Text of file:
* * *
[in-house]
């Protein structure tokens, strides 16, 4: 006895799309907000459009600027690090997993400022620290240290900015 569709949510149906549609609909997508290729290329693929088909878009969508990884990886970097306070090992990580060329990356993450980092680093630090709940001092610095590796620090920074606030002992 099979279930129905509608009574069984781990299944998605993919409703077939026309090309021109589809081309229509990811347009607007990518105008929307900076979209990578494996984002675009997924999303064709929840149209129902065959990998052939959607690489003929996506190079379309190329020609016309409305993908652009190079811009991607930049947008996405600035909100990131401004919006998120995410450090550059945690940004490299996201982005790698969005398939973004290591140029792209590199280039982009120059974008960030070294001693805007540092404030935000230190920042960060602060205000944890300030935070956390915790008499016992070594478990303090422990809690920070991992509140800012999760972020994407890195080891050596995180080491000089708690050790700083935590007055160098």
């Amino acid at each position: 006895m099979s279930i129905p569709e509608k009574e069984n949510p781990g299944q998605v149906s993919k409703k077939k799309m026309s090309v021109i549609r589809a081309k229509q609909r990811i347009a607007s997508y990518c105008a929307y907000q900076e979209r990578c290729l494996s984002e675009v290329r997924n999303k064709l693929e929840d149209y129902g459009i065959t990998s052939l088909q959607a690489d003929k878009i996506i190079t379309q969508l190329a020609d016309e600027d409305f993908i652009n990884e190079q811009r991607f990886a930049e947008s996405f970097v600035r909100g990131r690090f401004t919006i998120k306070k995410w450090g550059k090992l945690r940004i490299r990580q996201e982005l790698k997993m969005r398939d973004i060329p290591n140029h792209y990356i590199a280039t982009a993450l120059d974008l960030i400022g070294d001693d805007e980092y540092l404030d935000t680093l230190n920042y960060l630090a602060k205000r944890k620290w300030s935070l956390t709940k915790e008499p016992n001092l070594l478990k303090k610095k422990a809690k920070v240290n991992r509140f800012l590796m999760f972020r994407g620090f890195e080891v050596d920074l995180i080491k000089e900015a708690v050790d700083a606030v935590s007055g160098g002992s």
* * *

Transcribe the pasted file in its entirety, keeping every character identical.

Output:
[in-house]
């Protein structure tokens, strides 16, 4: 006895799309907000459009600027690090997993400022620290240290900015 569709949510149906549609609909997508290729290329693929088909878009969508990884990886970097306070090992990580060329990356993450980092680093630090709940001092610095590796620090920074606030002992 099979279930129905509608009574069984781990299944998605993919409703077939026309090309021109589809081309229509990811347009607007990518105008929307900076979209990578494996984002675009997924999303064709929840149209129902065959990998052939959607690489003929996506190079379309190329020609016309409305993908652009190079811009991607930049947008996405600035909100990131401004919006998120995410450090550059945690940004490299996201982005790698969005398939973004290591140029792209590199280039982009120059974008960030070294001693805007540092404030935000230190920042960060602060205000944890300030935070956390915790008499016992070594478990303090422990809690920070991992509140800012999760972020994407890195080891050596995180080491000089708690050790700083935590007055160098």
């Amino acid at each position: 006895m099979s279930i129905p569709e509608k009574e069984n949510p781990g299944q998605v149906s993919k409703k077939k799309m026309s090309v021109i549609r589809a081309k229509q609909r990811i347009a607007s997508y990518c105008a929307y907000q900076e979209r990578c290729l494996s984002e675009v290329r997924n999303k064709l693929e929840d149209y129902g459009i065959t990998s052939l088909q959607a690489d003929k878009i996506i190079t379309q969508l190329a020609d016309e600027d409305f993908i652009n990884e190079q811009r991607f990886a930049e947008s996405f970097v600035r909100g990131r690090f401004t919006i998120k306070k995410w450090g550059k090992l945690r940004i490299r990580q996201e982005l790698k997993m969005r398939d973004i060329p290591n140029h792209y990356i590199a280039t982009a993450l120059d974008l960030i400022g070294d001693d805007e980092y540092l404030d935000t680093l230190n920042y960060l630090a602060k205000r944890k620290w300030s935070l956390t709940k915790e008499p016992n001092l070594l478990k303090k610095k422990a809690k920070v240290n991992r509140f800012l590796m999760f972020r994407g620090f890195e080891v050596d920074l995180i080491k000089e900015a708690v050790d700083a606030v935590s007055g160098g002992s």